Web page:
3. Humans are contributing to climate change and that is a concern. Norway can play an important role by providing new technology and resources to help people to adapt. We can manage change if the economic and social incentives are right. It is important to recognize that Norway will also experience many benefits from warmer temperatures.

4. Human-induced climate change is a threat that must be taken seriously -- it has implications for everyone and for all species. It is about equity and solidarity with others, including future generations. Individuals can make a difference, but the real changes have to occur within economic and social systems. Business as usual is not enough.

At the University of Tromsø, the PhD-project related to sub-project 5 examines environmental debates regarding petroleum development in the Norwegian Arctic, and climate change in particular. Interviews and fieldwork have been conducted with the petroleum industry in Stavanger/Oslo and locally in Lofoten and Vesterålen and is currently being written out in four to five journal articles/book chapters. The first article has been submitted and accepted (Geographies of State Hood and Security in Norway's "Battle of the North") by Geoforum 41 (4). A second journal article will be submitted to Norsk Geografisk Tidsskrift in October 2011, where fieldwork from Lofoten and Vesterålen is presented along with an analysis of the policy process. The third article will be submitted to an edited book about climate change (Cambridge University Press), and presents data from fieldwork with the petroleum industry and analysis the Norwegian governments’ High North approach as ‘opportunistic adaptation’ regarding petroleum development in Norwegian-Arctic territories and will be submitted in October/November 2011. The fourth article is co-written and deals with securitization of climate change, and uses the Arctic as a case where this process is unfolding, and will submitted to text book in advanced political geography (SAGE). In 2011, these papers have been presented at five international conferences.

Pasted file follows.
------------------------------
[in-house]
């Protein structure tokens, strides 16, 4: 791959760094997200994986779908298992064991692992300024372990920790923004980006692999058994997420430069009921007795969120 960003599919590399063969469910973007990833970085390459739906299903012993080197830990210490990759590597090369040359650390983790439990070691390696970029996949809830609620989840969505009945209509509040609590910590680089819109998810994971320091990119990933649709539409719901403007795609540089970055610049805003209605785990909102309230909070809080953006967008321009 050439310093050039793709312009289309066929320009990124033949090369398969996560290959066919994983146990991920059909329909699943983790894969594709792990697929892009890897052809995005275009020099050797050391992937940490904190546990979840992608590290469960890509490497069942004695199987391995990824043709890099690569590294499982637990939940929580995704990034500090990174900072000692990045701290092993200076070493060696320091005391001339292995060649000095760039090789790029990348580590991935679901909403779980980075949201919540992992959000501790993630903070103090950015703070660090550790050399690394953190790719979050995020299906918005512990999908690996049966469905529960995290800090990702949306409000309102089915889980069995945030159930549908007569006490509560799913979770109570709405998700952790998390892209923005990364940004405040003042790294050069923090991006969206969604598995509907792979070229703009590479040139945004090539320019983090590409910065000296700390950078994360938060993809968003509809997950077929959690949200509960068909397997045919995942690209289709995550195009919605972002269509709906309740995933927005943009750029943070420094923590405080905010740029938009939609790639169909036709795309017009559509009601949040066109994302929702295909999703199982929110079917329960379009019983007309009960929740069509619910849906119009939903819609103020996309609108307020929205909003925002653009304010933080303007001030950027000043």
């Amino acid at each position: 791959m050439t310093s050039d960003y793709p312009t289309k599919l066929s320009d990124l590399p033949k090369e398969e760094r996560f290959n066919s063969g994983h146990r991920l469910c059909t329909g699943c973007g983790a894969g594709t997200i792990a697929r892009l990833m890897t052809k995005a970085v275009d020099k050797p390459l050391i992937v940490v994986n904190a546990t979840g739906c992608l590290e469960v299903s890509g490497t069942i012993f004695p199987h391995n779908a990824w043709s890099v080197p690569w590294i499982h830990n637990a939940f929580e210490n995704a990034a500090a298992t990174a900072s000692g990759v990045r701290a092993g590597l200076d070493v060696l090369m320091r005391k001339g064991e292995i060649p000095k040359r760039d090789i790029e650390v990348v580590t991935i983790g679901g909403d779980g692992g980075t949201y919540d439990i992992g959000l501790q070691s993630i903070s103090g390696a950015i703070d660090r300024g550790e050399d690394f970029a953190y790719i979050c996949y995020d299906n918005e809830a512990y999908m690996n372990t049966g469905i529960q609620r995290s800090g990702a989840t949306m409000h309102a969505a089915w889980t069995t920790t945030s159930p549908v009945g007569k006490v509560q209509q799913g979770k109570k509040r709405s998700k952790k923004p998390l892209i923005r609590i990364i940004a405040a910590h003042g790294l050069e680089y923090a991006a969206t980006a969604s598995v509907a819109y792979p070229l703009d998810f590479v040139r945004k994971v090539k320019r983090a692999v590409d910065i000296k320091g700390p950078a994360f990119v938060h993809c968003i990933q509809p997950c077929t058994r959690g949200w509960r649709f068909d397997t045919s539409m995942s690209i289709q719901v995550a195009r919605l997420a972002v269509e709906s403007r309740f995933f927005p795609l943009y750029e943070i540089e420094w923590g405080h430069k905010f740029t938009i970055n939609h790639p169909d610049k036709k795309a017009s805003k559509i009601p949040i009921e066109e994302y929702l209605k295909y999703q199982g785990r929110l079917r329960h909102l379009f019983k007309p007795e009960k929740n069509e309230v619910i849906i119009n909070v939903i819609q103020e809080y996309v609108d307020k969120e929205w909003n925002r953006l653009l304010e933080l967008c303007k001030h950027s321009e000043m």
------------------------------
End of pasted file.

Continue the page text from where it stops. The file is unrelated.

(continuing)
Subproject 6: An Integrated Geographic Information System for Assessing Climate Change Impacts and Adaptive Capacity in Norway

This sub-project makes a contribution to the growing literature on participatory assessments of climate change. Decision support tools based on geographic information systems (GIS) offer a useful starting point for discussing climate change adaptation, particularly for spatial planners who have limited exposure to the science of climate change. The research from this sub-project shows that traditional GIS applications tend to pre-define a problem space by limiting the data that can be considered or the way in which the problem is conceptualized. In doing so, they privilege particular perspectives and understandings of climate change (i.e. physical, technical) while marginalizing others (i.e. cultural, ethical, social). The project employs qualitative methods in the context of GIS to incorporate collaborative, heuristic, and normative elements which are germane to adaptation decisions, in order to facilitate a deeper context for understanding and responding to the patterns that are generated by quantitative representations of climate change. Based on interviews with a range of domestic actors, the project has identified two important principles for GIS-supported adaptation planning:

1. Promote social and scientific openness by using adaptive management techniques. The involvement of broad group of representative stakeholders is important for providing guidance and tracking goals throughout the process. Stakeholder participation also helps to relate political objectives with the actual needs of the community, and can invigorate the planning process with new data, ideas, and perspectives.

2. Focus on data exploration (a process) over data presentation (a product). Quantitative representations of climate change are often too deterministic for samfunnsplanlegging; they leave little room for human agency and innovation, nor for changes in dominant institutions and paradigms. Instead, facilitate and encourage learning, from each other and the process.

Published Jan. 5, 2011 3:58 PM - Last modified Nov. 2, 2011 4:58 PM